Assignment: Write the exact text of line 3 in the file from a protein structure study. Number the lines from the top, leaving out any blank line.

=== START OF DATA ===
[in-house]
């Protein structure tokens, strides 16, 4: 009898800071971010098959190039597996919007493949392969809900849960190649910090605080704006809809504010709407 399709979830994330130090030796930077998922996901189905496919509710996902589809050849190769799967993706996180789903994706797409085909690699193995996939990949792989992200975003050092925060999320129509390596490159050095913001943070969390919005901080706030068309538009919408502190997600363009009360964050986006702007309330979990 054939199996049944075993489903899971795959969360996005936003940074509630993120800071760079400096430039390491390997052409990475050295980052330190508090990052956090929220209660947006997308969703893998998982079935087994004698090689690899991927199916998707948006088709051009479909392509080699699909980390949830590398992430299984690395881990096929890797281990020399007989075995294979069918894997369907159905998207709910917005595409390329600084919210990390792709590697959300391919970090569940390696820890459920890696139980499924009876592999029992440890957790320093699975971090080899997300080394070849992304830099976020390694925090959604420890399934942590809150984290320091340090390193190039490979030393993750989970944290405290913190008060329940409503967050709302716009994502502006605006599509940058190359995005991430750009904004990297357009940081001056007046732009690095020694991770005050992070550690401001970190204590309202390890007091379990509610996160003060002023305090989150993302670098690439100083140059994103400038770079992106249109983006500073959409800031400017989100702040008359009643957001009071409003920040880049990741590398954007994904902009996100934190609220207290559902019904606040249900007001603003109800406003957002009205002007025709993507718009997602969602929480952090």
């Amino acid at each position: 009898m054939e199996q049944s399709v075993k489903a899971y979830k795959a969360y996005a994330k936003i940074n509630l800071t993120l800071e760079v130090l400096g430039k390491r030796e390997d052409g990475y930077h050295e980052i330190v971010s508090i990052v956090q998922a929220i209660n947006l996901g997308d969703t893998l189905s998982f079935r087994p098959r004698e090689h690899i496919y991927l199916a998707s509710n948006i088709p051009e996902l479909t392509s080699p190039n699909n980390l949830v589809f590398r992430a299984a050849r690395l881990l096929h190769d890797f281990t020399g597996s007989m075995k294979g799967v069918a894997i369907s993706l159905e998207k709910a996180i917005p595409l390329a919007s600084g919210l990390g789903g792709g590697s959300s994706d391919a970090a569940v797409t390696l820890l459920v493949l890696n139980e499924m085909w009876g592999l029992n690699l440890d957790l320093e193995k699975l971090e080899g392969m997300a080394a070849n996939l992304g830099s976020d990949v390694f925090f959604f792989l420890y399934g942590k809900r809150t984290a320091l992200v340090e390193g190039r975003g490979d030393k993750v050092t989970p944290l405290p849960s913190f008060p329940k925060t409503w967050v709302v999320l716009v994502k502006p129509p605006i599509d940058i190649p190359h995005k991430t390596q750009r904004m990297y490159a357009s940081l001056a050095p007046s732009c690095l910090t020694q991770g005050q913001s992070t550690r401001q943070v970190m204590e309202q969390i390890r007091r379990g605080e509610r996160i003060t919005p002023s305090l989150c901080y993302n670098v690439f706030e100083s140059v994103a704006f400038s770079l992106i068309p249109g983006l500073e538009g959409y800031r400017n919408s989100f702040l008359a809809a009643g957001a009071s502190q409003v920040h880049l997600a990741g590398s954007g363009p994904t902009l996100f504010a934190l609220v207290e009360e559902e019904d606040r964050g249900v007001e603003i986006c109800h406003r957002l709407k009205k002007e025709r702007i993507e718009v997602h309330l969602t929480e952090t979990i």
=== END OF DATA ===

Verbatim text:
């Amino acid at each position: 009898m054939e199996q049944s399709v075993k489903a899971y979830k795959a969360y996005a994330k936003i940074n509630l800071t993120l800071e760079v130090l400096g430039k390491r030796e390997d052409g990475y930077h050295e980052i330190v971010s508090i990052v956090q998922a929220i209660n947006l996901g997308d969703t893998l189905s998982f079935r087994p098959r004698e090689h690899i496919y991927l199916a998707s509710n948006i088709p051009e996902l479909t392509s080699p190039n699909n980390l949830v589809f590398r992430a299984a050849r690395l881990l096929h190769d890797f281990t020399g597996s007989m075995k294979g799967v069918a894997i369907s993706l159905e998207k709910a996180i917005p595409l390329a919007s600084g919210l990390g789903g792709g590697s959300s994706d391919a970090a569940v797409t390696l820890l459920v493949l890696n139980e499924m085909w009876g592999l029992n690699l440890d957790l320093e193995k699975l971090e080899g392969m997300a080394a070849n996939l992304g830099s976020d990949v390694f925090f959604f792989l420890y399934g942590k809900r809150t984290a320091l992200v340090e390193g190039r975003g490979d030393k993750v050092t989970p944290l405290p849960s913190f008060p329940k925060t409503w967050v709302v999320l716009v994502k502006p129509p605006i599509d940058i190649p190359h995005k991430t390596q750009r904004m990297y490159a357009s940081l001056a050095p007046s732009c690095l910090t020694q991770g005050q913001s992070t550690r401001q943070v970190m204590e309202q969390i390890r007091r379990g605080e509610r996160i003060t919005p002023s305090l989150c901080y993302n670098v690439f706030e100083s140059v994103a704006f400038s770079l992106i068309p249109g983006l500073e538009g959409y800031r400017n919408s989100f702040l008359a809809a009643g957001a009071s502190q409003v920040h880049l997600a990741g590398s954007g363009p994904t902009l996100f504010a934190l609220v207290e009360e559902e019904d606040r964050g249900v007001e603003i986006c109800h406003r957002l709407k009205k002007e025709r702007i993507e718009v997602h309330l969602t929480e952090t979990i």